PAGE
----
Baseball's best moment of the year
The final day of the regular season and the Tampa Bay Rays' amazing comeback
Baseball's moment of the year was Evan Longoria's walk-off home run that ended the regular season and completed the most exciting day in baseball history. But it was the 2 hours and 10 minutes leading up to it that made the moment worthy of a Brad Pitt movie, a Ken Burns documentary and a Buster Olney book.
Who would have guessed at such a climax four weeks earlier? What with the Yankees, Red Sox, Phillies and Braves holding such substantial leads that the Cardinals and Rays were no closer than 8½ games back when September began, it looked as if baseball's most exciting comeback that month would be the story of the Athletics' rebuilding process in "Moneyball."
But then came a dramatic September that was capped by Longoria and the season's final, unforgettable night. In a 130-minute span -- or one minute shorter than "Moneyball'' -- the Cardinals completed their comeback from what had once been a 10½-game deficit; the Rays completed what had been a comeback from a nine-game deficit to the Red Sox AND a rally from a 7-0 eighth-inning deficit to the Yankees; Boston and Atlanta completed historic collapses; the Phillies significantly hurt their postseason chances and the Rangers and Brewers secured home-field advantage through the LCS.
And because all this happened on a Wednesday rather than a football Sunday, baseball had the attention of every sports fan in America, all of whom seemed to be changing channels between games or tweeting about the latest amazing development.
Why is Maddon pinch hitting Dan Johnson? He's hitting .108 & last big league hit was April!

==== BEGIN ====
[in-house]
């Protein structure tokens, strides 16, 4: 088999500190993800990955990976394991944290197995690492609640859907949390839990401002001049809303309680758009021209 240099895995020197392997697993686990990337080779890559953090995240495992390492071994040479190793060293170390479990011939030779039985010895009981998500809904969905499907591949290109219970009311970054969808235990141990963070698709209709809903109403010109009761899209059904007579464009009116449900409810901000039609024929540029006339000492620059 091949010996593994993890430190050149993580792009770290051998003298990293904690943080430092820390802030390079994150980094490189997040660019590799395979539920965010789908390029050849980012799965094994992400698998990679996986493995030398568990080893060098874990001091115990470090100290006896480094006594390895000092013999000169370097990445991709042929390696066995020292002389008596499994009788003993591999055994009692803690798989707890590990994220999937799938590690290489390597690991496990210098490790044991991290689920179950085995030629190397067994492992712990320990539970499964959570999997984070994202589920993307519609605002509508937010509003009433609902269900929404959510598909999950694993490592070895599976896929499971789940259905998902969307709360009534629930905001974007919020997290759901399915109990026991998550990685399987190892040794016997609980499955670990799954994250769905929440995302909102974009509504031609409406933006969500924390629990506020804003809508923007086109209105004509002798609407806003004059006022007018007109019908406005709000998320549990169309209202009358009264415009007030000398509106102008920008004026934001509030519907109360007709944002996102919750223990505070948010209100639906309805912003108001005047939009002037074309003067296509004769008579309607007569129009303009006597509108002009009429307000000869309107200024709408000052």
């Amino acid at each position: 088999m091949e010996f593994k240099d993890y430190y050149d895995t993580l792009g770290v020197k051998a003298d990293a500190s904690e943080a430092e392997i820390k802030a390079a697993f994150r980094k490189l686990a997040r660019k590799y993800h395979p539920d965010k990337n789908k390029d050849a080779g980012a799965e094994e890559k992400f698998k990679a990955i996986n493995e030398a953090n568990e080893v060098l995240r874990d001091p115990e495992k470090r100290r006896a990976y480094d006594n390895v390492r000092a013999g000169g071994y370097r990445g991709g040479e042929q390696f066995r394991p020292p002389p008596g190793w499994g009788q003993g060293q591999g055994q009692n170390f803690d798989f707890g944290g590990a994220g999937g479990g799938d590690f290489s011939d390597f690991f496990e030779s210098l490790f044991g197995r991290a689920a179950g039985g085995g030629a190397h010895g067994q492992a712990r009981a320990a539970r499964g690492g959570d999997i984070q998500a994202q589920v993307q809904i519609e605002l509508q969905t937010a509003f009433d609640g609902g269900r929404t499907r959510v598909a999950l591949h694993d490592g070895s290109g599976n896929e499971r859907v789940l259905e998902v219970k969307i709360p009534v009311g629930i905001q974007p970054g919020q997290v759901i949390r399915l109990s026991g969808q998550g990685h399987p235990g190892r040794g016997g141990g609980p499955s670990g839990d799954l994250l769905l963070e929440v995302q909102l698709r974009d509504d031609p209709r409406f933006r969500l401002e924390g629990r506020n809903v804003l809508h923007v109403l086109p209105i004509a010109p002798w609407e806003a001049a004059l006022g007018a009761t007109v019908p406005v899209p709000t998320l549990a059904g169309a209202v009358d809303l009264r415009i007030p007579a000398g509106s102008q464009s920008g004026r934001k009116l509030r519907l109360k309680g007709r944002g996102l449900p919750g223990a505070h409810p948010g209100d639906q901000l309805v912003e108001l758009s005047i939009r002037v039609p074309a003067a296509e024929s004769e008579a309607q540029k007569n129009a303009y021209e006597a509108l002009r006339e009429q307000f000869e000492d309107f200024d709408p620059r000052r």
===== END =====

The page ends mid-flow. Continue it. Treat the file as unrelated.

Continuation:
Johnson just hit game-tying, pinch-hit homer with two out in ninth! Maddon a genius!
All the drama came down to that final Longoria at-bat. Picked by some (well, me) to be the MVP before the season, Longoria instead almost immediately got hurt and struggled part of the year. But he had a crucial finish. In mid-September, he went 6-for-15 with two home runs and seven RBIs when the Rays took three of four games from the Red Sox. The next week, he started a game-saving triple play against New York and had a key walk in the same game.
And on that final Wednesday, he hit a three-run homer in the eighth inning to close the gap to 7-6. The next inning, Johnson homered to tie the game and send it into extra innings. And just three minutes after Oriole Robert Andino's two-out, walk-off single beat the Red Sox 4-3 in Baltimore, Longoria came to the plate against New York's Scott Proctor in the bottom of the 12th.
One fastball over the left-field fence later, the Rays were the American League wild card team and heading to the postseason while Boston was on its way to a panic-filled, self-absorbed winter that would change the face of the franchise.
It was an extraordinary night -- and if it doesn't produce a movie, documentary or a book, it at least provides decades of barroom conversation. As my friend Scooter wrote in an email: "I can't ever thank my late father for introducing me to this game over 55 years ago."
Jim Caple is a senior writer for ESPN.com.
Follow Jim Caple on Twitter: @jimcaple